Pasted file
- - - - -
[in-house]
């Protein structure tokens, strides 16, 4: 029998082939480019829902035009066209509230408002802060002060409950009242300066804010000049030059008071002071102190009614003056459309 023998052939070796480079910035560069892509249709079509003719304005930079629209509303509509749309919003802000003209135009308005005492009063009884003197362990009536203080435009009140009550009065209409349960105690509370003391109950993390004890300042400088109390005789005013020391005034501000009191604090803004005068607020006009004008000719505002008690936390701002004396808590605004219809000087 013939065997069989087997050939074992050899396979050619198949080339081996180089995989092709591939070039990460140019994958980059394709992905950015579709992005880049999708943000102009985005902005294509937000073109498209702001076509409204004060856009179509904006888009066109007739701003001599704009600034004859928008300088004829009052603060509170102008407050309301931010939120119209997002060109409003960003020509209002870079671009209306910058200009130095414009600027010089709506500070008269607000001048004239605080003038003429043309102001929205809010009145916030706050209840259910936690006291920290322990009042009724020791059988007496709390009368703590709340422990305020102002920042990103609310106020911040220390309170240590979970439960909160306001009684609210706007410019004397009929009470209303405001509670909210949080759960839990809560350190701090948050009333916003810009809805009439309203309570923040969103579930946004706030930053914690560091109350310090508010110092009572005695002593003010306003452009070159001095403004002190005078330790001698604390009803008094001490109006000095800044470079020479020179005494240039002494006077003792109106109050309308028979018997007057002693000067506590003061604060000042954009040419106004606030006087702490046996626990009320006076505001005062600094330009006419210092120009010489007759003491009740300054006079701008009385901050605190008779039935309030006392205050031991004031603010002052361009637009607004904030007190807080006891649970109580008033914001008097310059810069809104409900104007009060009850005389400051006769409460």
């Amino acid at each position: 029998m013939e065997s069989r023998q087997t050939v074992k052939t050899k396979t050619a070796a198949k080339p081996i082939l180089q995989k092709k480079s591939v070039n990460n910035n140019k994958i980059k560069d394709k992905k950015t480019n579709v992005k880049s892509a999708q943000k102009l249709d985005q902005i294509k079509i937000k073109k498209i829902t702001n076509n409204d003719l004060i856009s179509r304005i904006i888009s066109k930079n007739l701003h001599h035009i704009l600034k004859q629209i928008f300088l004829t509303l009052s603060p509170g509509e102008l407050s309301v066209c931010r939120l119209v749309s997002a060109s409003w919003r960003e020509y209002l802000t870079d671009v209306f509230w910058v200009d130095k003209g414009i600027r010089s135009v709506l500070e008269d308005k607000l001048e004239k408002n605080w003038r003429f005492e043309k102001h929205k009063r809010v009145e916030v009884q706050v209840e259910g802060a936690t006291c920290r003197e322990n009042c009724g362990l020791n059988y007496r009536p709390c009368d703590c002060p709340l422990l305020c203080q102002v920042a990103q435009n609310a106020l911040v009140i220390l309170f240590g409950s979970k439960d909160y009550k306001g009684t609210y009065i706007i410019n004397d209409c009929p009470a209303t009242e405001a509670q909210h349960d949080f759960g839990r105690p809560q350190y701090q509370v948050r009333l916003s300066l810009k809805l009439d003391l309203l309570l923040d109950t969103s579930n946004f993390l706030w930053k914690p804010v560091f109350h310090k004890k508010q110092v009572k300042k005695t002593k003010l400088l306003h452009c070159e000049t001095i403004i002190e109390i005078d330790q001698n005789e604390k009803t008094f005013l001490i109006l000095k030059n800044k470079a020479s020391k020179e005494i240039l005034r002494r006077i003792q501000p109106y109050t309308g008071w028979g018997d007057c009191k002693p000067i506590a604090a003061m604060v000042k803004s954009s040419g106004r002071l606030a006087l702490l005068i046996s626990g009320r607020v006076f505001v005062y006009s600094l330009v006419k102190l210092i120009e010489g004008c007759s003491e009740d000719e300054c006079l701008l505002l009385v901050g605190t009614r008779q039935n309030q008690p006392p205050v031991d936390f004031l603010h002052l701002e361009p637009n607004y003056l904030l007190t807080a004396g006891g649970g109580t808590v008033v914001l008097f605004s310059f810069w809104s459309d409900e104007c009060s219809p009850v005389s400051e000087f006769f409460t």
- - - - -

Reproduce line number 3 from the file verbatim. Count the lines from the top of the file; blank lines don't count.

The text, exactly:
């Amino acid at each position: 029998m013939e065997s069989r023998q087997t050939v074992k052939t050899k396979t050619a070796a198949k080339p081996i082939l180089q995989k092709k480079s591939v070039n990460n910035n140019k994958i980059k560069d394709k992905k950015t480019n579709v992005k880049s892509a999708q943000k102009l249709d985005q902005i294509k079509i937000k073109k498209i829902t702001n076509n409204d003719l004060i856009s179509r304005i904006i888009s066109k930079n007739l701003h001599h035009i704009l600034k004859q629209i928008f300088l004829t509303l009052s603060p509170g509509e102008l407050s309301v066209c931010r939120l119209v749309s997002a060109s409003w919003r960003e020509y209002l802000t870079d671009v209306f509230w910058v200009d130095k003209g414009i600027r010089s135009v709506l500070e008269d308005k607000l001048e004239k408002n605080w003038r003429f005492e043309k102001h929205k009063r809010v009145e916030v009884q706050v209840e259910g802060a936690t006291c920290r003197e322990n009042c009724g362990l020791n059988y007496r009536p709390c009368d703590c002060p709340l422990l305020c203080q102002v920042a990103q435009n609310a106020l911040v009140i220390l309170f240590g409950s979970k439960d909160y009550k306001g009684t609210y009065i706007i410019n004397d209409c009929p009470a209303t009242e405001a509670q909210h349960d949080f759960g839990r105690p809560q350190y701090q509370v948050r009333l916003s300066l810009k809805l009439d003391l309203l309570l923040d109950t969103s579930n946004f993390l706030w930053k914690p804010v560091f109350h310090k004890k508010q110092v009572k300042k005695t002593k003010l400088l306003h452009c070159e000049t001095i403004i002190e109390i005078d330790q001698n005789e604390k009803t008094f005013l001490i109006l000095k030059n800044k470079a020479s020391k020179e005494i240039l005034r002494r006077i003792q501000p109106y109050t309308g008071w028979g018997d007057c009191k002693p000067i506590a604090a003061m604060v000042k803004s954009s040419g106004r002071l606030a006087l702490l005068i046996s626990g009320r607020v006076f505001v005062y006009s600094l330009v006419k102190l210092i120009e010489g004008c007759s003491e009740d000719e300054c006079l701008l505002l009385v901050g605190t009614r008779q039935n309030q008690p006392p205050v031991d936390f004031l603010h002052l701002e361009p637009n607004y003056l904030l007190t807080a004396g006891g649970g109580t808590v008033v914001l008097f605004s310059f810069w809104s459309d409900e104007c009060s219809p009850v005389s400051e000087f006769f409460t």